Originally Posted by Dennis Nicholls
Am I cheap or what?"

Does anyone want to chime in and give some advice on making pizza from scratch? Posted Image
I never thought of making your pizza as a being "cheap" -- it's just cooking. Posted Image

Dough recipes I've used make enough for two pizzas. You can make one pizza and freeze the other half of the dough for later use. Unless you're me and forget about it and a year later your wife is getting on your case about the frozen pizza dough you're going to cook any day now.

#11 of 92 Matt Fig

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Posted January 23 2009 - 01:03 AM

I never thought of making your pizza as cheap either. We use our bread machine to make our pizza crust. It does a lot of the hard work for us. We just add the contents and it stirs, kneads and rises. Sometimes we will add some other ingredients (herbs, cheeses, spices, whatever you like to experiment with) to the crust while it is mixing. Also we make different types of crust:wheat, multi-grain, herb flavored, cheese flavored. Sometimes they turn out good other times not so good. The one thing we learned is try not to buy sauce in a can. Sometimes you can get that "tinny" taste and that will ruin the pizza (for us it did).

#12 of 92 Dennis Nicholls

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Posted January 23 2009 - 03:06 AM

There are still some unresolved mysteries to me.

How much heat? Right now I've tried 425 deg., 450 deg., and 475 deg. It would appear pizza cooks best with a higher temperature and shorter exposure times. How does this work in the case of thick crust vs. thin crust? Posted Image

How much wheat? Right now I'm using Gold Medal Better for Bread flour, which contains winter wheat flour and malted barley flour. Is this optimal? Some here have said they use that "self rising" flour - isn't that the stuff that contains baking powder? Posted Image To me a crust is like bread and should be yeasty.
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#13 of 92 DaveF

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Posted January 23 2009 - 03:35 AM

Oh yeah, if stuff isn't falling off and scorching on the bottom of the oven, you need more toppings! Posted Image

#14 of 92 RobertR

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Posted January 23 2009 - 07:38 AM

Quote:
Originally Posted by Dennis Nicholls
There are still some unresolved mysteries to me.

How much heat? Right now I've tried 425 deg., 450 deg., and 475 deg. It would appear pizza cooks best with a higher temperature and shorter exposure times. How does this work in the case of thick crust vs. thin crust? Posted Image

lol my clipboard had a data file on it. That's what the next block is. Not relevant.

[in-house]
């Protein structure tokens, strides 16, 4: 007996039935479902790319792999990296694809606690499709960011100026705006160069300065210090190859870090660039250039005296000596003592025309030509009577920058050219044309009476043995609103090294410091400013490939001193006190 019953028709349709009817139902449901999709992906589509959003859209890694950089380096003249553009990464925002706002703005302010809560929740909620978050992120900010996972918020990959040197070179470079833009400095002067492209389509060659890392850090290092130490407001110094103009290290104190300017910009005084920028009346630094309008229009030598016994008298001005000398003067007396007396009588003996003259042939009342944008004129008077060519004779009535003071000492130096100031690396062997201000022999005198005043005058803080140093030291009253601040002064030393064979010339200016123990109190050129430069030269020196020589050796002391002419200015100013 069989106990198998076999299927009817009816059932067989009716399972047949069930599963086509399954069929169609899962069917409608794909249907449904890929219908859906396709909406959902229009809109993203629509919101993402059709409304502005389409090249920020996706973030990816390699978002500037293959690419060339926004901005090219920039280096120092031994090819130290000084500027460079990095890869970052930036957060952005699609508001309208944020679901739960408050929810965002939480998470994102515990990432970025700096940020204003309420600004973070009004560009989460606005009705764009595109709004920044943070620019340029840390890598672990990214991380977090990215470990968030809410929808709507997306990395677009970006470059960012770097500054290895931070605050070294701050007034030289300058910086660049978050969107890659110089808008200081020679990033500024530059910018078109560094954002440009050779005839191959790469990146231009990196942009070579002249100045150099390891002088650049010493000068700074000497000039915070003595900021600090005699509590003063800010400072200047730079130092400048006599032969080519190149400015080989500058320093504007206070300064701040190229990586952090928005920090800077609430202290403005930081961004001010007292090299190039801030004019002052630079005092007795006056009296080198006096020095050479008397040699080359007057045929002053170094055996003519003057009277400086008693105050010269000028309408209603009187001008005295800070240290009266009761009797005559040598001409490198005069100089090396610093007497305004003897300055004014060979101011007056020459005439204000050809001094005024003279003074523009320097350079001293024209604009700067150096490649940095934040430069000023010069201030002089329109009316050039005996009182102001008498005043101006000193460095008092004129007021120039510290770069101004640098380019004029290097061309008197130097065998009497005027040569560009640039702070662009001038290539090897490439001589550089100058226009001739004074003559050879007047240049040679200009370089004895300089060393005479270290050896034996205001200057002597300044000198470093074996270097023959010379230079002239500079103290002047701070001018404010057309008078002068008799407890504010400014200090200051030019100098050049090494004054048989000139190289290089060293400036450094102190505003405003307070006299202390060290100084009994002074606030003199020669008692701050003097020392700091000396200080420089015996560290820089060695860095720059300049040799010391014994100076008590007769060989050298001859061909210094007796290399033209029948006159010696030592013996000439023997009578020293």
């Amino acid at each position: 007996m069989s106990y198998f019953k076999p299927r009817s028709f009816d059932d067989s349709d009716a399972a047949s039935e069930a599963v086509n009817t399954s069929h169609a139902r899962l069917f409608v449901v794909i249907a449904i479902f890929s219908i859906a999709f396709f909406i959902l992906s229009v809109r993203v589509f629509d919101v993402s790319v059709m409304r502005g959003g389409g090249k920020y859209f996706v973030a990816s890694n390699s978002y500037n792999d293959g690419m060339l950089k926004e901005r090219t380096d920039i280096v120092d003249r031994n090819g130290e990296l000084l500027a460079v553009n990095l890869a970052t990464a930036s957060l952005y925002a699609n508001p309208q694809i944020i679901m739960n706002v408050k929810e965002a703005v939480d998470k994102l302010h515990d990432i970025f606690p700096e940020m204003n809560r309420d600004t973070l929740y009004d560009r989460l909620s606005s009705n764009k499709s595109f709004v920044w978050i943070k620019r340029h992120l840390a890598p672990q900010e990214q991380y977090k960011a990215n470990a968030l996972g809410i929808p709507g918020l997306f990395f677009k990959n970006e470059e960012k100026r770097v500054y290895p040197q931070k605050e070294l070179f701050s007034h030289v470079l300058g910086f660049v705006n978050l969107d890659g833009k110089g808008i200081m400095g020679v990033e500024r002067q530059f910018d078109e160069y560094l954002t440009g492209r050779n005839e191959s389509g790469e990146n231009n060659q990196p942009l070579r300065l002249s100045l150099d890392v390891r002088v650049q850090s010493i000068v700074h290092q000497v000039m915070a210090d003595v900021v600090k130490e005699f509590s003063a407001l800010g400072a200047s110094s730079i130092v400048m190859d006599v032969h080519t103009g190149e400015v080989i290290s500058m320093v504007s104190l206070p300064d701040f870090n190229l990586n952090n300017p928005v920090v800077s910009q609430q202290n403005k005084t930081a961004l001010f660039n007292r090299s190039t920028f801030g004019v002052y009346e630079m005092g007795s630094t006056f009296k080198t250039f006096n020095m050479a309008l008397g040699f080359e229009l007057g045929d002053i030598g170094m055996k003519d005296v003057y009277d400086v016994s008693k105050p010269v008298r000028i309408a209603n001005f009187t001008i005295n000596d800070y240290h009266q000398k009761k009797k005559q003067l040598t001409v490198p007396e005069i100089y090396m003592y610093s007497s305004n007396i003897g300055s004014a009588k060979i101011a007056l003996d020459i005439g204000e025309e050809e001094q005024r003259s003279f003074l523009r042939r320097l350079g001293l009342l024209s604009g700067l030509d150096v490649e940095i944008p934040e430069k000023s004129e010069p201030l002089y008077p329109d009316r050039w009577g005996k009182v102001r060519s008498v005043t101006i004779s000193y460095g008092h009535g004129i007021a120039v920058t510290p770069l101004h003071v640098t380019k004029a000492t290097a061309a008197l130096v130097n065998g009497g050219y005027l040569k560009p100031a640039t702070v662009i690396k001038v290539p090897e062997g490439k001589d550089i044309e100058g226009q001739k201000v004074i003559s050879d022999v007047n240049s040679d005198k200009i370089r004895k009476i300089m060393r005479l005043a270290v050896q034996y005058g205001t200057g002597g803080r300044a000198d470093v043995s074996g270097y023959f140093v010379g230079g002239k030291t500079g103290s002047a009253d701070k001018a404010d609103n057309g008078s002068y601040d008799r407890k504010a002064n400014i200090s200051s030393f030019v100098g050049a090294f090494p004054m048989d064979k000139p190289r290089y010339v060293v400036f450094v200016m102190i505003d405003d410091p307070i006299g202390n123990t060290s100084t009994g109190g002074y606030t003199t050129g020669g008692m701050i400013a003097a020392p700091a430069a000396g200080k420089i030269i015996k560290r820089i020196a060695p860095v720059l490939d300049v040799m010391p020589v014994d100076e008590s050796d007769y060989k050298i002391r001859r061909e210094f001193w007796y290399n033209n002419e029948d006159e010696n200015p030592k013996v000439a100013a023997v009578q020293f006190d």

How much wheat? Right now I'm using Gold Medal Better for Bread flour, which contains winter wheat flour and malted barley flour. Is this optimal? Some here have said they use that "self rising" flour - isn't that the stuff that contains baking powder? Posted Image To me a crust is like bread and should be yeasty.
I have the same questions. I've tried making homemade pizza, and it never tastes as good as pizzeria pizza. I've read that this is partly due to the difference between home ovens and commercial pizza ovens, which I understand reach very high temperatures.

#15 of 92 Scooter

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Posted January 23 2009 - 07:48 AM

I asked a couple of pizza guys about this and they said 550 degrees. Also...I found having a pizza stone is very helpful.

#16 of 92 Richard Travale

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Posted January 23 2009 - 09:14 AM

Bryan, that pizza kit box looks like it's from the early eighties. Time to clear out your pantry I think Posted Image
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#17 of 92 Bryan X

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Posted January 23 2009 - 09:18 AM

Quote:
Bryan, that pizza kit box looks like it's from the early eighties. Time to clear out your pantry I think Posted Image

Posted Image

That pizza mix has been around since the 70's. I don't think they've changed the look of the box over the years much if any. But it is delicious!

#18 of 92 Dennis Nicholls

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Posted January 23 2009 - 09:23 AM

Quote:
I need to experiment with making my own dough. I haven't done that yet and I think I'd enjoy it as long as it is not too complicated or time consuming.

David, click the link in the first post and it shows a full set of photos showing the entire process.

I bought a 1 lb package of Red Star Active Dry Yeast today for $2.79. Those 3-strip packs of yeast cost $1 and each pouch only contains 1/4 oz. Getting the yeast in bulk is a heck of a savings if I can make it work down to the bottom of the package. In the recipe at top, that's only 1.45 cents per pizza.

I'm getting the cost down! Posted Image
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#19 of 92 Kevin Hewell

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Posted January 23 2009 - 09:35 AM

Didn't Alton Brown use unglazed tiles instead of a pizza stone on one of his eps?

#20 of 92 Greg_S_H

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Posted January 23 2009 - 09:48 AM

I usually don't like "homemade" pizza (at least, when I make it) like Robert said, but I've also tried the Boboli like gene said and found it to be surprisingly good. In quotations, because besides the Boboli, I just used some premade sauce with a bag of cheese and some pepperonis.